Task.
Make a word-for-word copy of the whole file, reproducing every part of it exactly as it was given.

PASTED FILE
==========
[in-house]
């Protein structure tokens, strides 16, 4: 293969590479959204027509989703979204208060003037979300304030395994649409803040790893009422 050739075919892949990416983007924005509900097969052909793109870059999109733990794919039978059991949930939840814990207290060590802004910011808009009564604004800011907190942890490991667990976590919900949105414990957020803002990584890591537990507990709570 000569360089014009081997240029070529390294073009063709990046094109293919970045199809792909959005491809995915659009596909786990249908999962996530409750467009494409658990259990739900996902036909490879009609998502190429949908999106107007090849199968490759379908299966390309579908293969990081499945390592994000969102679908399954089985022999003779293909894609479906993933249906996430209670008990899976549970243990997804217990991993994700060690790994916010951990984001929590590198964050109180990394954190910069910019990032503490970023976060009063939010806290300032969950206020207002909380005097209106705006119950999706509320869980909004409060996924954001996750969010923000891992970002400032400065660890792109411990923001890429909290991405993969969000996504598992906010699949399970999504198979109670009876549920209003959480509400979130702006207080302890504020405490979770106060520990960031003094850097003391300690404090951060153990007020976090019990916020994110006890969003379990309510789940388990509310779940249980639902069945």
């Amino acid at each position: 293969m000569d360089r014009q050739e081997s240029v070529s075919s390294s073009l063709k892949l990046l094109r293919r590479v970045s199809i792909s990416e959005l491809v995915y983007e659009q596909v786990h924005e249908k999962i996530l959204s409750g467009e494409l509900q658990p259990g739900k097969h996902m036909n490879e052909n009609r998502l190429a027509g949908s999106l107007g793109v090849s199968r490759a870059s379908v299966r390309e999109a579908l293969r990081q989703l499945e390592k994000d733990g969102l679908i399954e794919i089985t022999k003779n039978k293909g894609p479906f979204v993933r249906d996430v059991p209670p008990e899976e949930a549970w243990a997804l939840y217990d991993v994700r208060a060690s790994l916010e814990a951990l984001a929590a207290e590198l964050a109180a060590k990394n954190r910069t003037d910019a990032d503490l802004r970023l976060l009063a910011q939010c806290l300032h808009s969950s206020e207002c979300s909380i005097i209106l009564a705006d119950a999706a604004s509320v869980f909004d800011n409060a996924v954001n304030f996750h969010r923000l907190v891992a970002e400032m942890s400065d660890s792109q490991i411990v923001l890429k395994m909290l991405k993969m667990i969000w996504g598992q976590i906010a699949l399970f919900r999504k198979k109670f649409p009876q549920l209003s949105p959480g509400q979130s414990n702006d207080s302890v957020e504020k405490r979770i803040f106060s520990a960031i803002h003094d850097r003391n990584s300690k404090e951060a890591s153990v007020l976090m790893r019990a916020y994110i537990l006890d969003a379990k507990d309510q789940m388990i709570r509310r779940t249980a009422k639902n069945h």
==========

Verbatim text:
[in-house]
């Protein structure tokens, strides 16, 4: 293969590479959204027509989703979204208060003037979300304030395994649409803040790893009422 050739075919892949990416983007924005509900097969052909793109870059999109733990794919039978059991949930939840814990207290060590802004910011808009009564604004800011907190942890490991667990976590919900949105414990957020803002990584890591537990507990709570 000569360089014009081997240029070529390294073009063709990046094109293919970045199809792909959005491809995915659009596909786990249908999962996530409750467009494409658990259990739900996902036909490879009609998502190429949908999106107007090849199968490759379908299966390309579908293969990081499945390592994000969102679908399954089985022999003779293909894609479906993933249906996430209670008990899976549970243990997804217990991993994700060690790994916010951990984001929590590198964050109180990394954190910069910019990032503490970023976060009063939010806290300032969950206020207002909380005097209106705006119950999706509320869980909004409060996924954001996750969010923000891992970002400032400065660890792109411990923001890429909290991405993969969000996504598992906010699949399970999504198979109670009876549920209003959480509400979130702006207080302890504020405490979770106060520990960031003094850097003391300690404090951060153990007020976090019990916020994110006890969003379990309510789940388990509310779940249980639902069945």
């Amino acid at each position: 293969m000569d360089r014009q050739e081997s240029v070529s075919s390294s073009l063709k892949l990046l094109r293919r590479v970045s199809i792909s990416e959005l491809v995915y983007e659009q596909v786990h924005e249908k999962i996530l959204s409750g467009e494409l509900q658990p259990g739900k097969h996902m036909n490879e052909n009609r998502l190429a027509g949908s999106l107007g793109v090849s199968r490759a870059s379908v299966r390309e999109a579908l293969r990081q989703l499945e390592k994000d733990g969102l679908i399954e794919i089985t022999k003779n039978k293909g894609p479906f979204v993933r249906d996430v059991p209670p008990e899976e949930a549970w243990a997804l939840y217990d991993v994700r208060a060690s790994l916010e814990a951990l984001a929590a207290e590198l964050a109180a060590k990394n954190r910069t003037d910019a990032d503490l802004r970023l976060l009063a910011q939010c806290l300032h808009s969950s206020e207002c979300s909380i005097i209106l009564a705006d119950a999706a604004s509320v869980f909004d800011n409060a996924v954001n304030f996750h969010r923000l907190v891992a970002e400032m942890s400065d660890s792109q490991i411990v923001l890429k395994m909290l991405k993969m667990i969000w996504g598992q976590i906010a699949l399970f919900r999504k198979k109670f649409p009876q549920l209003s949105p959480g509400q979130s414990n702006d207080s302890v957020e504020k405490r979770i803040f106060s520990a960031i803002h003094d850097r003391n990584s300690k404090e951060a890591s153990v007020l976090m790893r019990a916020y994110i537990l006890d969003a379990k507990d309510q789940m388990i709570r509310r779940t249980a009422k639902n069945h």